Please stop by Yes, I am Cheap and check out my guest post Work Habits That Make you Fat and Sick.
On October 24 I entered (again) the world of personal finance blogs and jumped right into The Dollar Challenge that was created by 20s Finance. Since I am a big spender and not a big saver, I decided it would be smart and responsible to track my spending and compare it to other PF bloggers. Most importantly, I wanted to give myself some accountability and responsibility, and maybe even to exercise some discipline. Take it as my personal finance simplified.
In order to do all of this, I started using Mint. Most of you already know what Mint is all about. If you don’t know, Mint pulls all your accounts (checking, savings, loans, IRAs and so on) in one place. This software allows you to set up budgets and financial goals, track your spending and your debt. I had a lot of security concerns about Mint, and refused to use it for years. However, I gave up a month ago, opened an account with Mint, pulled all our accounts in one place and created a preliminary budget.
Needless to say, it was an eye opener. I knew I was trouble. I never realized how much trouble I actually was! You don’t need to have high paying jobs without college degree (or with for that sake) to see it.
What was spent in October (important things):
Mortgage (including HOA fee and property taxes) – 25%
Groceries and Household Items – 13%
Pet Food and Supplies ( we have a cat and a dog, those two are not cheap) – 13%
Loan payments (two student loans and one car payment) – 12%
Gas (we both drive to work, however in November it is going to change because I am planning on taking a bus to work) – 4%
TV, Internet, Utilities – 3%
Cell Phones (one iPhone and one basic phone) – 2%
How I sinned in October
One sweater, one scarf, one jacket, one pair of shoes (I did resist another pair of boots, see below) – 17% (quite excessive comparing to everything else). I am still lusting for these Miz Mooz boots in red (not that I need them):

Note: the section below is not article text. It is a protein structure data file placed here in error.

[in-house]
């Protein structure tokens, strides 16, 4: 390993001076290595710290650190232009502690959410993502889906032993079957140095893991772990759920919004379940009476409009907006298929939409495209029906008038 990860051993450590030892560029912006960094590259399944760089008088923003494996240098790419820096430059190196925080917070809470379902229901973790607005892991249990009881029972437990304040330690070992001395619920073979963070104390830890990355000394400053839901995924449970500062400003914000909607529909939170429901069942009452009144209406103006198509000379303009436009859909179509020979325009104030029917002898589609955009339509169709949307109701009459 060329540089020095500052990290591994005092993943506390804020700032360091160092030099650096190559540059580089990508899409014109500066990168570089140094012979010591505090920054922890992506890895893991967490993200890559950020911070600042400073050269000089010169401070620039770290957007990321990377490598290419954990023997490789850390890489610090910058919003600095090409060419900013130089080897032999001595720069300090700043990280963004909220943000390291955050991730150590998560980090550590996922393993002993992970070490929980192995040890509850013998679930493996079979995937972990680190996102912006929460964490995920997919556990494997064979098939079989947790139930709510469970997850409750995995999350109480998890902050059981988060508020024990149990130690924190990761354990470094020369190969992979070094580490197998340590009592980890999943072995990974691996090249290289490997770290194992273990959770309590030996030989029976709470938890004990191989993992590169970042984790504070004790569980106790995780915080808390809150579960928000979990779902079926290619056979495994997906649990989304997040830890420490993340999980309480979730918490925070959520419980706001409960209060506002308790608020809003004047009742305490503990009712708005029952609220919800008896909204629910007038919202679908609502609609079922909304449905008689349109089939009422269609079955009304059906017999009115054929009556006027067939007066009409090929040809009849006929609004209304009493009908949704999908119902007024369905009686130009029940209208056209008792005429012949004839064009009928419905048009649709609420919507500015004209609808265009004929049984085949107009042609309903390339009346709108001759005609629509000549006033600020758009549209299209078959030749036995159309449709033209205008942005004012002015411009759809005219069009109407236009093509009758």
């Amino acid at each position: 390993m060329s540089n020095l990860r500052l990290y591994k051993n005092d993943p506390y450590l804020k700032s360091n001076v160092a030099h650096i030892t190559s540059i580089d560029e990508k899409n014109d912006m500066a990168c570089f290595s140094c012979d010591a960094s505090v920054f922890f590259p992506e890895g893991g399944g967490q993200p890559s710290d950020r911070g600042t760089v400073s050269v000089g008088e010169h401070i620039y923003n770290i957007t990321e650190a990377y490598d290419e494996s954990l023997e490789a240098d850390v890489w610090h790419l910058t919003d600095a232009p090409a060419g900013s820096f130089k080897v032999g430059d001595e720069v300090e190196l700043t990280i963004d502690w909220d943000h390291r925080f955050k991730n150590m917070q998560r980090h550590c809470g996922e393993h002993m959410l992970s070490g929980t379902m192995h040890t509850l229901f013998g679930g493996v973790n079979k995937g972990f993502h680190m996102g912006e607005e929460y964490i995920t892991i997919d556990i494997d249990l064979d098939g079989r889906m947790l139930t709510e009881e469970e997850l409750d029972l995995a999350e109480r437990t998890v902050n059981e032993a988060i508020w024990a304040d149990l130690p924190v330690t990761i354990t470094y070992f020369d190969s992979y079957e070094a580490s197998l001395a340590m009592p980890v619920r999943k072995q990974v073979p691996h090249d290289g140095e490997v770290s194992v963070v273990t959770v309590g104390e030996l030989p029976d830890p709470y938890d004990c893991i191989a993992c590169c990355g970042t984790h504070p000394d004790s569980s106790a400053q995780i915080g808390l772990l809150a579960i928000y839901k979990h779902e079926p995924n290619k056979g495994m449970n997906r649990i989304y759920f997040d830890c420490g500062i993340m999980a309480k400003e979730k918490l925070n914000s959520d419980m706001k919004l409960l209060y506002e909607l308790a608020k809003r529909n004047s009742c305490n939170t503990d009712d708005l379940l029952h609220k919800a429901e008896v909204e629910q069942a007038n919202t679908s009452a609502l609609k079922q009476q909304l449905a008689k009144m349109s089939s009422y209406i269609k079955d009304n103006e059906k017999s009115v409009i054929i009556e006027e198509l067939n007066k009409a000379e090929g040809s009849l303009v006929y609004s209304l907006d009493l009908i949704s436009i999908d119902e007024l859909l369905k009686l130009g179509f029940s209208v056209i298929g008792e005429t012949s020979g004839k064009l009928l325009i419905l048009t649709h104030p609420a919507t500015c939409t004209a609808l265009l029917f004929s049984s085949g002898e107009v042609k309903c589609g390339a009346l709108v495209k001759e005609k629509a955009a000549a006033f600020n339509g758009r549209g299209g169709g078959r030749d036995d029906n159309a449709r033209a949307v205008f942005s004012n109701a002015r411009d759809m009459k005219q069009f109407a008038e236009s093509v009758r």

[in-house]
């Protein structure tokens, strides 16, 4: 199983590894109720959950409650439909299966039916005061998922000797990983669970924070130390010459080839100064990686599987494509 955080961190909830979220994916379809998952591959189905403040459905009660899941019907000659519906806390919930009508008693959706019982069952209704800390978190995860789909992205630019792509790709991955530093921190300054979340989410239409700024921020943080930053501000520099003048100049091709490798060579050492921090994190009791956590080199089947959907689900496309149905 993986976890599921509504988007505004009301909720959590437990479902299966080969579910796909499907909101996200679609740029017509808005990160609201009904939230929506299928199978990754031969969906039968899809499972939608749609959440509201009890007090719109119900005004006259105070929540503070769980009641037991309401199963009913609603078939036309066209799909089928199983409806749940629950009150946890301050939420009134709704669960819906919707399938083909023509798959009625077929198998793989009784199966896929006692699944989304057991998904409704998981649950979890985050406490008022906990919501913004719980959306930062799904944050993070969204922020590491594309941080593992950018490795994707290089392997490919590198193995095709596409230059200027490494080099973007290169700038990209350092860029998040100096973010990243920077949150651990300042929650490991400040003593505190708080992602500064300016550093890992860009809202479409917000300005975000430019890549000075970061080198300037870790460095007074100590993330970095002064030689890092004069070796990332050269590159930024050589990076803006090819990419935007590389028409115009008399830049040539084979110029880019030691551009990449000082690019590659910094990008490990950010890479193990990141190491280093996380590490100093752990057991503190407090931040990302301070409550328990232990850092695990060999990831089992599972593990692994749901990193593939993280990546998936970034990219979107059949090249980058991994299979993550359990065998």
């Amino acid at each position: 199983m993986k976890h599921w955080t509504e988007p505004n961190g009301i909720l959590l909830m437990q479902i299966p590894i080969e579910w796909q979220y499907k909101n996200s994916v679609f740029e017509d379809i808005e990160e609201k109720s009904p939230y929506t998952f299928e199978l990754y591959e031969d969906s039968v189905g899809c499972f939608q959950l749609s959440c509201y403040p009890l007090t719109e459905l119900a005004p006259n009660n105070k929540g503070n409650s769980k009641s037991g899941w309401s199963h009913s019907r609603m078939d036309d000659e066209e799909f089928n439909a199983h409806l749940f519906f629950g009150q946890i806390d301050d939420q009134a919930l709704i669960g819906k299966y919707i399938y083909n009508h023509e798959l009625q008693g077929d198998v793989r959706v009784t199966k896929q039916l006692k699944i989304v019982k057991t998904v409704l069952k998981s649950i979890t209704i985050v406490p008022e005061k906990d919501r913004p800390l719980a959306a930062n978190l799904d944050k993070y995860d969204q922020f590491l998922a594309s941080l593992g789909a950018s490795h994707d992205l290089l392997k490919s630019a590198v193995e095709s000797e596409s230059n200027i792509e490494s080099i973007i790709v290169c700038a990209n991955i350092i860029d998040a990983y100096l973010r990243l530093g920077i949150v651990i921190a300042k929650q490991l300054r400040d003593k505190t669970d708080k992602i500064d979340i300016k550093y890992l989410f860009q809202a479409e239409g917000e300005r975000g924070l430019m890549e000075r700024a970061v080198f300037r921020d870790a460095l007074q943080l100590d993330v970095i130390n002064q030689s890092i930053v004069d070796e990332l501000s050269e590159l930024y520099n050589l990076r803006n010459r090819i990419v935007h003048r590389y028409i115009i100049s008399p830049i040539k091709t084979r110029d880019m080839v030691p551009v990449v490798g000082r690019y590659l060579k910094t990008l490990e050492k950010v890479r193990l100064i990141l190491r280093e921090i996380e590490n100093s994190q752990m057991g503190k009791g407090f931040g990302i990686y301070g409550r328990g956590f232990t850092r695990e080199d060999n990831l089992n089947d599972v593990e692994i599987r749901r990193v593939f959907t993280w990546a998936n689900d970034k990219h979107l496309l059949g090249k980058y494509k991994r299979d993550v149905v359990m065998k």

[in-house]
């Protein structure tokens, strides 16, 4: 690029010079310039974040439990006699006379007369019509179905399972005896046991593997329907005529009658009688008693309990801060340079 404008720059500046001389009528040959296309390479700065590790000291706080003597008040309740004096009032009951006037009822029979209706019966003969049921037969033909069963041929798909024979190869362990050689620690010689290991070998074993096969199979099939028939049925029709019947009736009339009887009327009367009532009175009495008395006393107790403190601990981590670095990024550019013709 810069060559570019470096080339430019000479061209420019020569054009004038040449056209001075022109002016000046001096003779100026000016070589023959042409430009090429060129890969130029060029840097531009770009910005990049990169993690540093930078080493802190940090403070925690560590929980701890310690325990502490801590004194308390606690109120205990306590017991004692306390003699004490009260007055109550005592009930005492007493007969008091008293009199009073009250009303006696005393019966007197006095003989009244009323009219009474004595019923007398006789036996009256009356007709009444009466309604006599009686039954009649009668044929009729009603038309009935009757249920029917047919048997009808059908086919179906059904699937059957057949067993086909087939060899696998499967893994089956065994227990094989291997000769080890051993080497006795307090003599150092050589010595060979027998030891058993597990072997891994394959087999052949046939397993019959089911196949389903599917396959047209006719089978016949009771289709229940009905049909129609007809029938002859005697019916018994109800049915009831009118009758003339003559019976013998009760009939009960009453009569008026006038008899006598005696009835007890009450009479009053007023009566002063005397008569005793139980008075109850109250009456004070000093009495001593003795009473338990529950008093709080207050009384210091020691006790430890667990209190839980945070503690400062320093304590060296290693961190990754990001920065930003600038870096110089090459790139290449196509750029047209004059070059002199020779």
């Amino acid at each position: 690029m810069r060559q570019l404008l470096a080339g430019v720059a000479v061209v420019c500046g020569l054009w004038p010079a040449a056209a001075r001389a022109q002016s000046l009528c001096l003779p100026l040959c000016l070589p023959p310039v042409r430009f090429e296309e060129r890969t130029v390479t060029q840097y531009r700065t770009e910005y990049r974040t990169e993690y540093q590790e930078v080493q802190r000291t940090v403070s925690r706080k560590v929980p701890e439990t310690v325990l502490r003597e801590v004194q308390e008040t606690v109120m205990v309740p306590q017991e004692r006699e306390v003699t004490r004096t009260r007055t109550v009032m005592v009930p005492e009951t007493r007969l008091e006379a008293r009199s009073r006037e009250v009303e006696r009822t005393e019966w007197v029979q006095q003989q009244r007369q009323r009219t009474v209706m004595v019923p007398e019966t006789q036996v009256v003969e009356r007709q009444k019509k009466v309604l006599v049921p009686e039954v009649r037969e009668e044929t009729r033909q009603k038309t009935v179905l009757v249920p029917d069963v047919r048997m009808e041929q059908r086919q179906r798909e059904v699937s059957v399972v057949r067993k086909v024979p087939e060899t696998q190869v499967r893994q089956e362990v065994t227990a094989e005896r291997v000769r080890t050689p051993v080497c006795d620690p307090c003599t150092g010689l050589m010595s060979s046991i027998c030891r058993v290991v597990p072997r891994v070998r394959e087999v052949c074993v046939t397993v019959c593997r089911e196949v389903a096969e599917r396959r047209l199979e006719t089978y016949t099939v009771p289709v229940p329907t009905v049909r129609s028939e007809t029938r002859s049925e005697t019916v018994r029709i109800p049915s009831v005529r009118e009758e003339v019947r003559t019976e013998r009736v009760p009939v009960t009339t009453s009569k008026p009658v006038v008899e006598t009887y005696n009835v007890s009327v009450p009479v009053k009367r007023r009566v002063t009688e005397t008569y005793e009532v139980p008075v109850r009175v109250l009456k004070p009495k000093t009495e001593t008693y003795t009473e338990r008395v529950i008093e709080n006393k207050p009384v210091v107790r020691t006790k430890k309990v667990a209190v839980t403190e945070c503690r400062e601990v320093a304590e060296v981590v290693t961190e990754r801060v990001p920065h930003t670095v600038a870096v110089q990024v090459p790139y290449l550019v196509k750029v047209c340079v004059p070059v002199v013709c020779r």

Financial Confession: In fact, I think I have to admit that I had to pull out a small amount out of savings to finance my shopping.
What was spent in October on fun stuff:
Going Out to Eat – 4%
Allowance for Beaker and me (it is used for lunches at work, coffee and other fun stuff) -4%
Alcohol – 2% (reasonable, right?)
Take Outs (we don’t cook every day) – 1% (wow, I did not know that we are actually doing good in this area)
Starbucks (on the weekends only) – 0.7% (nice)
Savings – 0% (very sad!)
Goals for November:
Maybe we can keep groceries and household items at 10% and put 3% into savings;
If I can cut my shopping to 5%, we would be able to save 12% more;
If we can go out to eat less and maintain this expense at 3%, that gives us additional 1% for savings.
Let’s see what happens!
20 thoughts on “October in Review: How I Budgeted, Spent and Sinned”
“The first step is admitting you have a problem” – right? Getting everything on Mint was a great step – once you know how your expenses shake out you’ll know where you should concentrate when trying to change you habits.
Thanks for the transparency!
Well, I definitely know one habit I need to change. 🙂 Will see how it progresses (or degresses) over time. 😉
Alcohol @ 2% seems very high. 😉
Good luck in November.
It is quality that is reflected in 2%. Not quantity. 🙂